There’s a story in USA Today, “Most fake bombs missed by screeners.” It describes how screeners at LAX find only 25% of bombs, at ORD, they find 40%, and at SFO, 80%:
At Chicago O’Hare International Airport, screeners missed about 60% of hidden bomb materials that were packed in everyday carry-ons — including toiletry kits, briefcases and CD players. San Francisco International Airport screeners, who work for a private company instead of the TSA, missed about 20% of the bombs, the report shows. The TSA ran about 70 tests at Los Angeles, 75 at Chicago and 145 at San Francisco.
I could go on at length about how bad air travel has gotten, and how security theatre is crushing the travel and tourism industries in the US. Rather I’d like to focus on the emergent chaos aspects of this story: the reality that even TSA bureaucracy can’t impose standards on airports, and why that would be a good thing, if they could accept it.
Before I do, I want to comment that missing 75% of the bombs is probably ok. There are very few airliners bombed in the US. I think it’s less than 10 in history. So the issue is not really false negatives, where the screener misses a real fake bomb, but false positives, where the screener shuts down either someone’s day or the airport. Given that every single bomb smuggled past security last year at US airports was fake, they are far more likely than real bombs.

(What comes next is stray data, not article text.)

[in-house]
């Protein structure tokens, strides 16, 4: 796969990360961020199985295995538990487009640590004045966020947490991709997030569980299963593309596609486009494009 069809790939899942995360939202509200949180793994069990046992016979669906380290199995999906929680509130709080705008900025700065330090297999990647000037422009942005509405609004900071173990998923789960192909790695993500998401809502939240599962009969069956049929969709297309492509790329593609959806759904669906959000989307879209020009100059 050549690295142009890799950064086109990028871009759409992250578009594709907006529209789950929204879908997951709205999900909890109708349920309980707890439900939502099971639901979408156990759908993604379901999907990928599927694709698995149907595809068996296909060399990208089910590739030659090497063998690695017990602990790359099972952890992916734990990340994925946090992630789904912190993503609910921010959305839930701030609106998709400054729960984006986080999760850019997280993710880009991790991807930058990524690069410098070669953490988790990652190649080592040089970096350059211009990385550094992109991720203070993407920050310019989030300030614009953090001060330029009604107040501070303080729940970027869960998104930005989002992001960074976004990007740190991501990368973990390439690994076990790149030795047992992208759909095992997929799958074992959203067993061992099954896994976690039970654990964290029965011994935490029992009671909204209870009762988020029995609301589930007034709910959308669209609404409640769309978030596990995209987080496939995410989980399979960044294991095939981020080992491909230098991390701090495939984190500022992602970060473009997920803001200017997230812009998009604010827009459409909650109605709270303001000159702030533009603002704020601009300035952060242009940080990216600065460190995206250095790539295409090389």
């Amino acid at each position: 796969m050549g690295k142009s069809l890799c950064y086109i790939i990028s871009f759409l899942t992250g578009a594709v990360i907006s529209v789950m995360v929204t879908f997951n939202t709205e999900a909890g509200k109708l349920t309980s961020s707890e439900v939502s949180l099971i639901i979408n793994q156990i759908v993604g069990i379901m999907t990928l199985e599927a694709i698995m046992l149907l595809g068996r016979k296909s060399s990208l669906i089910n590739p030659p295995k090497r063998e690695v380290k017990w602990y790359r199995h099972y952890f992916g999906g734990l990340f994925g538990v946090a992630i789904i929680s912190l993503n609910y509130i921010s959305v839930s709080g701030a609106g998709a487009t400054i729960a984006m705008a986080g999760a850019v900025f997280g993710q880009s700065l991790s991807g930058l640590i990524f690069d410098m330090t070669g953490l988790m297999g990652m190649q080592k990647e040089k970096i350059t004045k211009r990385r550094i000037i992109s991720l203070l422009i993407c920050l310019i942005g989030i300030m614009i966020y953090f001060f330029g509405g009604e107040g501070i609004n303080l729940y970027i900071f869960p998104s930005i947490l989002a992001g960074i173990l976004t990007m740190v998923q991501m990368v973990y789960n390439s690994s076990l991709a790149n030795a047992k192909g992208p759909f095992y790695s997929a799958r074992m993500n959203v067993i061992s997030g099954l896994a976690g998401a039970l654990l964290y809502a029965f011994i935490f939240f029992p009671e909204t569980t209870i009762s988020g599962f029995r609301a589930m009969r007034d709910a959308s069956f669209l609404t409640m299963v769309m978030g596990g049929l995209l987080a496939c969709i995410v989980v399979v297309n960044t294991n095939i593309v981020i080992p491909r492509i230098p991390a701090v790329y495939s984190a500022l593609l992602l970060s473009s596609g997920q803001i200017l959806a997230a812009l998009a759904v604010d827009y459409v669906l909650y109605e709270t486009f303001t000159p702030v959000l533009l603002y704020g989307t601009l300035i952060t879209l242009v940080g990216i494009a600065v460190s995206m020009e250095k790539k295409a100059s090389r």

Now, there’s an opportunity for dramatic improvement in the way we run airport security. “Just run them all like they run SFO!” Orin Kerr makes this point, “I would think the real story is the dramatic gap between the performance of TSA employees and private sector employees.”
More importantly, what comes out of this study for me is the emergent chaos of running a large mission like airport security, and the value of that variation for learning.
If all airports were run exactly the same, we’d have missed this opportunity for learning.
So ask yourself, what do I standardize on too much? Where is there too much structure, inhibiting learning? How can we harness chaos, and what emerges? (I talk in more deatil about a very similar point in the latest post in my threat modeling series on the SDL blog, “Making Threat Modeling Work Better.”)
Photo: Frisk, by Tim Whyers. (Machine by Tim Hunkin, we’ve mentioned it previously.)